(MVD Entertainment Group)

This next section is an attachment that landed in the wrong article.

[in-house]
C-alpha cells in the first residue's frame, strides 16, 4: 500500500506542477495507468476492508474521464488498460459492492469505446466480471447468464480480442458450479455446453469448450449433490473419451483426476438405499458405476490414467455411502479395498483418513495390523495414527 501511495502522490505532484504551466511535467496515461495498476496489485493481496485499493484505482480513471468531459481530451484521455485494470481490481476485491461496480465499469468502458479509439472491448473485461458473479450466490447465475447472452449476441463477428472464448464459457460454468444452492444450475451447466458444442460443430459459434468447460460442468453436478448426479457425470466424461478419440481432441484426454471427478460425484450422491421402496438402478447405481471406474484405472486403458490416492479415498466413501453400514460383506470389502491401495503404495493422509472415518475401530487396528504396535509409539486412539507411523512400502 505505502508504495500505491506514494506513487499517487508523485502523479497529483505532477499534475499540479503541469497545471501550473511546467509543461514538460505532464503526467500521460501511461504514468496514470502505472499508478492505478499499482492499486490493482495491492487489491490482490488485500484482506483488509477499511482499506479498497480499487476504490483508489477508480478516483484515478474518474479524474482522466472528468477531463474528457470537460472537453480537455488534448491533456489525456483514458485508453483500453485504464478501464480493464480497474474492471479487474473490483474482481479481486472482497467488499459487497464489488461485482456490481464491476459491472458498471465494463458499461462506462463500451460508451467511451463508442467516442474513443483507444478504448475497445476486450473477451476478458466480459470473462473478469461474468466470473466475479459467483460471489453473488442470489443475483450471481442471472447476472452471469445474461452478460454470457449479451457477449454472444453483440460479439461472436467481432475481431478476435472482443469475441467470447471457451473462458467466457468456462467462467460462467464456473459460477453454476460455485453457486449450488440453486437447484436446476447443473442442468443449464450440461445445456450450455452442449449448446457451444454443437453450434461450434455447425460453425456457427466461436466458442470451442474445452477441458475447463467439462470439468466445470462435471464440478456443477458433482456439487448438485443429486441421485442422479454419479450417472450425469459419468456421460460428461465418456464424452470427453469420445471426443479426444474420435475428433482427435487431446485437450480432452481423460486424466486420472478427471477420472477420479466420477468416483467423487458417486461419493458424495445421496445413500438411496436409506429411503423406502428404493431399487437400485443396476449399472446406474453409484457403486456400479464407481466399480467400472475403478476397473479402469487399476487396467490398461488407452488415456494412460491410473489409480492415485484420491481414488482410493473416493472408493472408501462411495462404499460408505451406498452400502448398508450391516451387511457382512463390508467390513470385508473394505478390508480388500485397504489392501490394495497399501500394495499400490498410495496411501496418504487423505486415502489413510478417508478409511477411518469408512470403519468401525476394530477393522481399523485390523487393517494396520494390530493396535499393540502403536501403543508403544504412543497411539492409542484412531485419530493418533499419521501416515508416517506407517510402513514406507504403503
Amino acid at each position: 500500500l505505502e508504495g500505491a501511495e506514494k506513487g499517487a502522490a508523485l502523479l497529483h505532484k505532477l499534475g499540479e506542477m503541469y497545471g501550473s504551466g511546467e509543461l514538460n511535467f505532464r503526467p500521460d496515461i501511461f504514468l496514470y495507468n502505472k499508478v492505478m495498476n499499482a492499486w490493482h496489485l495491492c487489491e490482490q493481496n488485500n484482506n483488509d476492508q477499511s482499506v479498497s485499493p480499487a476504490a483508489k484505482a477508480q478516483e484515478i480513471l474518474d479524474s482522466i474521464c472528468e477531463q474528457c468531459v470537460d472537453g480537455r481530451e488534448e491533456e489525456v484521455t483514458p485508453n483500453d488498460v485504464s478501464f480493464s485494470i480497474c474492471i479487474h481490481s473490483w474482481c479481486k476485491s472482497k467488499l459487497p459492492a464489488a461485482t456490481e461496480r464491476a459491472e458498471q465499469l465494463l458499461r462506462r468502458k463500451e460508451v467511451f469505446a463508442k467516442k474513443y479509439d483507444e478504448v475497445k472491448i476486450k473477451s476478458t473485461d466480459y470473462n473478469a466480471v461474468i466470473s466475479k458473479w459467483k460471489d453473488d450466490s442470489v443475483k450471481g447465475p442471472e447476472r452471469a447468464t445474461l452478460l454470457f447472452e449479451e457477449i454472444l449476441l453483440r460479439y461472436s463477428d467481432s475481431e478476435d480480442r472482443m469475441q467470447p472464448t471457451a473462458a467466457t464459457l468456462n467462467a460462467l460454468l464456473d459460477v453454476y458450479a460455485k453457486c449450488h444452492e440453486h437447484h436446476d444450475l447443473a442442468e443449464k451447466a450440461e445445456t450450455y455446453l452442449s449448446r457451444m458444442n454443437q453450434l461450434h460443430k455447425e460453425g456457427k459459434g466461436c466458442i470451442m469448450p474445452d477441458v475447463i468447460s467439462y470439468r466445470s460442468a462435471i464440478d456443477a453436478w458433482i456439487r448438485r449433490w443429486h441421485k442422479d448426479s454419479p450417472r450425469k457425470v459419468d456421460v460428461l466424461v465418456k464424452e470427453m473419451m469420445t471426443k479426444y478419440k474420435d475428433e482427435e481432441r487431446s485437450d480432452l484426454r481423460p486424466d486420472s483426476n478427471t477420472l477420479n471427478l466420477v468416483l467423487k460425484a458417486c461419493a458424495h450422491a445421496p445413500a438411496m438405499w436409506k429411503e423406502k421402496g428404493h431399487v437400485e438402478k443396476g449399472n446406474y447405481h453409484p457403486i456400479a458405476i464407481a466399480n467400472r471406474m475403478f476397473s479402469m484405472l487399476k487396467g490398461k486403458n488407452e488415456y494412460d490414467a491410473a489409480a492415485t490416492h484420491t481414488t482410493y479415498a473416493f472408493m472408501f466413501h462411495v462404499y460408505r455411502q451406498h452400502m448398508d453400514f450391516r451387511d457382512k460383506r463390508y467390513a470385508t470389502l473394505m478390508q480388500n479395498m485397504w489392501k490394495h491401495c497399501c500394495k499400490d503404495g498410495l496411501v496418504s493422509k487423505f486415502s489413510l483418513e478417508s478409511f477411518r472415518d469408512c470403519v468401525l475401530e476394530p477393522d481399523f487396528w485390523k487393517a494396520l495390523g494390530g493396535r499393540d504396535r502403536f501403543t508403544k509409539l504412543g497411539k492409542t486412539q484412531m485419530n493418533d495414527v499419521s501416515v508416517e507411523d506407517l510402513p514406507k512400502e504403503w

Directors Steven Cantor and Matthew Galkin were given remarkable access while chronicling the Pixies’ 2004 reunion tour, documenting everything from the group’s first rehearsal to its final encore. The movie begins with the aging band members finding themselves at loose ends: Guitarist Joey Santiago is a father struggling to support his family, drummer David Lovering is a cabaret magician sleeping on friends’ couches, bassist Kim Deal is fresh out of rehab and living with her parents, and front man Frank Black is newly divorced and dealing with the fact that his solo career will always be overshadowed by his former band. The reunion — sparked by a deep personal and financial need — is greeted with an unexpected level of enthusiasm and sellout crowds. Despite the reception, once the band gets back together, the reasons for their early-’90s split seem as fresh as ever. “It’s like we never broke up,” offers an exasperated Black. The first part of the film effectively contrasts the power of the music they make with their utter inability to communicate with one another offstage, while the second half finds Lovering slowly unraveling amid a haze of pill and drink after his father’s death. Though constantly engaging, the film doesn’t ever quite find its center. Most of it plays like a detailed study of band dynamics, but then, while striving to be a road film and travelogue, it switches its attention to Lovering’s personal breakdown. Still, the filmmakers’ cameras roam freely — from inside hotel bathrooms to preshow huddles to the group’s mini-intervention to save Lovering — creating a series of compelling vignettes that keeps you in rapt attention. The lasting feeling LoudQUIETloud leaves behind is a kind of sadness, though — a frustration that the Pixies’ alchemical power onstage will never be enough to bridge the gap between them as people. — Bob Bozorgmehr